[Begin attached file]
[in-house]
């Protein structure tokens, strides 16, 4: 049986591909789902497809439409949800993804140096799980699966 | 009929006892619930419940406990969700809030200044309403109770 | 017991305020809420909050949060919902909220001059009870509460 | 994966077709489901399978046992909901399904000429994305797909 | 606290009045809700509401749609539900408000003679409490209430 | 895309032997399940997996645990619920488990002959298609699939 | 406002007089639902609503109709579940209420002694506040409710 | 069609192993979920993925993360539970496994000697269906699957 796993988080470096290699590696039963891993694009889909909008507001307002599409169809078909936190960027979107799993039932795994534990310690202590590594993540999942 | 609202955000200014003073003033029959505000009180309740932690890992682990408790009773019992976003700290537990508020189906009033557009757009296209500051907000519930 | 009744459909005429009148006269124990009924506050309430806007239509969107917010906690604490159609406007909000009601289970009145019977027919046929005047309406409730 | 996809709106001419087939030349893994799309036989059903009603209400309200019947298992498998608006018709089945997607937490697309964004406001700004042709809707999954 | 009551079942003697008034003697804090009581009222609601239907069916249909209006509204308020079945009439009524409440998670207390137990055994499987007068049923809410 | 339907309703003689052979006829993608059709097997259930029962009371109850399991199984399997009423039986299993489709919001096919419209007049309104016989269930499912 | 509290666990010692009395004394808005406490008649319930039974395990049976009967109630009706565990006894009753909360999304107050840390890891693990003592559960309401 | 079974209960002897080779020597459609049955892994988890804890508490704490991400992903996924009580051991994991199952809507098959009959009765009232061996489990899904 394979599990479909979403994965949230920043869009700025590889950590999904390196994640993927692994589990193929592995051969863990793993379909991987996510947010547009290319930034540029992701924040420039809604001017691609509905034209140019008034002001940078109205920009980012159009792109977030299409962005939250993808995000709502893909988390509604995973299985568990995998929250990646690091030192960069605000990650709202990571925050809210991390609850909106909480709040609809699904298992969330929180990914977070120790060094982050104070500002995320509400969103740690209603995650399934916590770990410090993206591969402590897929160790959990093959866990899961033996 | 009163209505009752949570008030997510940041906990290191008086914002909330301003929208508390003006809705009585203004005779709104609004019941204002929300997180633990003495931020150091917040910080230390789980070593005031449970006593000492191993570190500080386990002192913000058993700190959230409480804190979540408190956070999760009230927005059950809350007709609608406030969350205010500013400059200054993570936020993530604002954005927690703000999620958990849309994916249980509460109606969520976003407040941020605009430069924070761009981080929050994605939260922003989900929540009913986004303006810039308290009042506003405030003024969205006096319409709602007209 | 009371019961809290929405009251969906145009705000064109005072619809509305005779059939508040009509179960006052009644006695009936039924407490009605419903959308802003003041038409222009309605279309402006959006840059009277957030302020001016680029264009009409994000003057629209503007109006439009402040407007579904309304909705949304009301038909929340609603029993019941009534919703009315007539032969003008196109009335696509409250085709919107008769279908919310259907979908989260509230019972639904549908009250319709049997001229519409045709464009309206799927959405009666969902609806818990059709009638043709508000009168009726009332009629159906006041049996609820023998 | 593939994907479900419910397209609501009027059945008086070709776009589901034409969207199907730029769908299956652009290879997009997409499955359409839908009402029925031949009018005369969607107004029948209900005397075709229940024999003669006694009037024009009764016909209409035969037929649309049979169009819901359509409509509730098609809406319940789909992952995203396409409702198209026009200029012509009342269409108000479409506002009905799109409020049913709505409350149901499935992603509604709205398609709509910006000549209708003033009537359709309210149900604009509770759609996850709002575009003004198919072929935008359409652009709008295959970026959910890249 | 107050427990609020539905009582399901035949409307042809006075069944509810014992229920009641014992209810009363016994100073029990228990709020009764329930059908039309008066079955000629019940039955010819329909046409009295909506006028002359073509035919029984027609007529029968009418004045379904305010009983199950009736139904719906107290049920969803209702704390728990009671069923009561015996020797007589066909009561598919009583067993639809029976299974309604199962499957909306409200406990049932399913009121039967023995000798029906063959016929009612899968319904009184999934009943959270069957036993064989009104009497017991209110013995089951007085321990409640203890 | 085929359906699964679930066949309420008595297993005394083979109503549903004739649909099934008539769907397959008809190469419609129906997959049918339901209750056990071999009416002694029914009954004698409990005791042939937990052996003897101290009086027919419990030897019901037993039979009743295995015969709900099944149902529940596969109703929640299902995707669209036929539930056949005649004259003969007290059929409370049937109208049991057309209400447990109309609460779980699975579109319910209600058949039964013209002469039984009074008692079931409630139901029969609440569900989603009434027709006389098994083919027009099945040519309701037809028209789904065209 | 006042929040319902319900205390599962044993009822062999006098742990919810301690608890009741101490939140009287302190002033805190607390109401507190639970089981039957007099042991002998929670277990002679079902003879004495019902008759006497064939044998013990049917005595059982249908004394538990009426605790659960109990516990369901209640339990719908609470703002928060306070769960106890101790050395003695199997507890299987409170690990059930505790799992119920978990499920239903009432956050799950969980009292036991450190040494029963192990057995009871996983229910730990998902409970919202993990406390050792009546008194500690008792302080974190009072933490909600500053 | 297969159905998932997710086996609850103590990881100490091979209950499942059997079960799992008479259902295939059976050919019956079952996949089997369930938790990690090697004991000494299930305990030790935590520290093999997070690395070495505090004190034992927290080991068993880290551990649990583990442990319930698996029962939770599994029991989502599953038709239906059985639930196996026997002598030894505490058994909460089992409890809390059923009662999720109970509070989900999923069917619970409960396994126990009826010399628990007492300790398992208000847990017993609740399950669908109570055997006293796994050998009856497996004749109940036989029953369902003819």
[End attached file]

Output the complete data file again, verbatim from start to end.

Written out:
[in-house]
């Protein structure tokens, strides 16, 4: 049986591909789902497809439409949800993804140096799980699966 | 009929006892619930419940406990969700809030200044309403109770 | 017991305020809420909050949060919902909220001059009870509460 | 994966077709489901399978046992909901399904000429994305797909 | 606290009045809700509401749609539900408000003679409490209430 | 895309032997399940997996645990619920488990002959298609699939 | 406002007089639902609503109709579940209420002694506040409710 | 069609192993979920993925993360539970496994000697269906699957 796993988080470096290699590696039963891993694009889909909008507001307002599409169809078909936190960027979107799993039932795994534990310690202590590594993540999942 | 609202955000200014003073003033029959505000009180309740932690890992682990408790009773019992976003700290537990508020189906009033557009757009296209500051907000519930 | 009744459909005429009148006269124990009924506050309430806007239509969107917010906690604490159609406007909000009601289970009145019977027919046929005047309406409730 | 996809709106001419087939030349893994799309036989059903009603209400309200019947298992498998608006018709089945997607937490697309964004406001700004042709809707999954 | 009551079942003697008034003697804090009581009222609601239907069916249909209006509204308020079945009439009524409440998670207390137990055994499987007068049923809410 | 339907309703003689052979006829993608059709097997259930029962009371109850399991199984399997009423039986299993489709919001096919419209007049309104016989269930499912 | 509290666990010692009395004394808005406490008649319930039974395990049976009967109630009706565990006894009753909360999304107050840390890891693990003592559960309401 | 079974209960002897080779020597459609049955892994988890804890508490704490991400992903996924009580051991994991199952809507098959009959009765009232061996489990899904 394979599990479909979403994965949230920043869009700025590889950590999904390196994640993927692994589990193929592995051969863990793993379909991987996510947010547009290319930034540029992701924040420039809604001017691609509905034209140019008034002001940078109205920009980012159009792109977030299409962005939250993808995000709502893909988390509604995973299985568990995998929250990646690091030192960069605000990650709202990571925050809210991390609850909106909480709040609809699904298992969330929180990914977070120790060094982050104070500002995320509400969103740690209603995650399934916590770990410090993206591969402590897929160790959990093959866990899961033996 | 009163209505009752949570008030997510940041906990290191008086914002909330301003929208508390003006809705009585203004005779709104609004019941204002929300997180633990003495931020150091917040910080230390789980070593005031449970006593000492191993570190500080386990002192913000058993700190959230409480804190979540408190956070999760009230927005059950809350007709609608406030969350205010500013400059200054993570936020993530604002954005927690703000999620958990849309994916249980509460109606969520976003407040941020605009430069924070761009981080929050994605939260922003989900929540009913986004303006810039308290009042506003405030003024969205006096319409709602007209 | 009371019961809290929405009251969906145009705000064109005072619809509305005779059939508040009509179960006052009644006695009936039924407490009605419903959308802003003041038409222009309605279309402006959006840059009277957030302020001016680029264009009409994000003057629209503007109006439009402040407007579904309304909705949304009301038909929340609603029993019941009534919703009315007539032969003008196109009335696509409250085709919107008769279908919310259907979908989260509230019972639904549908009250319709049997001229519409045709464009309206799927959405009666969902609806818990059709009638043709508000009168009726009332009629159906006041049996609820023998 | 593939994907479900419910397209609501009027059945008086070709776009589901034409969207199907730029769908299956652009290879997009997409499955359409839908009402029925031949009018005369969607107004029948209900005397075709229940024999003669006694009037024009009764016909209409035969037929649309049979169009819901359509409509509730098609809406319940789909992952995203396409409702198209026009200029012509009342269409108000479409506002009905799109409020049913709505409350149901499935992603509604709205398609709509910006000549209708003033009537359709309210149900604009509770759609996850709002575009003004198919072929935008359409652009709008295959970026959910890249 | 107050427990609020539905009582399901035949409307042809006075069944509810014992229920009641014992209810009363016994100073029990228990709020009764329930059908039309008066079955000629019940039955010819329909046409009295909506006028002359073509035919029984027609007529029968009418004045379904305010009983199950009736139904719906107290049920969803209702704390728990009671069923009561015996020797007589066909009561598919009583067993639809029976299974309604199962499957909306409200406990049932399913009121039967023995000798029906063959016929009612899968319904009184999934009943959270069957036993064989009104009497017991209110013995089951007085321990409640203890 | 085929359906699964679930066949309420008595297993005394083979109503549903004739649909099934008539769907397959008809190469419609129906997959049918339901209750056990071999009416002694029914009954004698409990005791042939937990052996003897101290009086027919419990030897019901037993039979009743295995015969709900099944149902529940596969109703929640299902995707669209036929539930056949005649004259003969007290059929409370049937109208049991057309209400447990109309609460779980699975579109319910209600058949039964013209002469039984009074008692079931409630139901029969609440569900989603009434027709006389098994083919027009099945040519309701037809028209789904065209 | 006042929040319902319900205390599962044993009822062999006098742990919810301690608890009741101490939140009287302190002033805190607390109401507190639970089981039957007099042991002998929670277990002679079902003879004495019902008759006497064939044998013990049917005595059982249908004394538990009426605790659960109990516990369901209640339990719908609470703002928060306070769960106890101790050395003695199997507890299987409170690990059930505790799992119920978990499920239903009432956050799950969980009292036991450190040494029963192990057995009871996983229910730990998902409970919202993990406390050792009546008194500690008792302080974190009072933490909600500053 | 297969159905998932997710086996609850103590990881100490091979209950499942059997079960799992008479259902295939059976050919019956079952996949089997369930938790990690090697004991000494299930305990030790935590520290093999997070690395070495505090004190034992927290080991068993880290551990649990583990442990319930698996029962939770599994029991989502599953038709239906059985639930196996026997002598030894505490058994909460089992409890809390059923009662999720109970509070989900999923069917619970409960396994126990009826010399628990007492300790398992208000847990017993609740399950669908109570055997006293796994050998009856497996004749109940036989029953369902003819």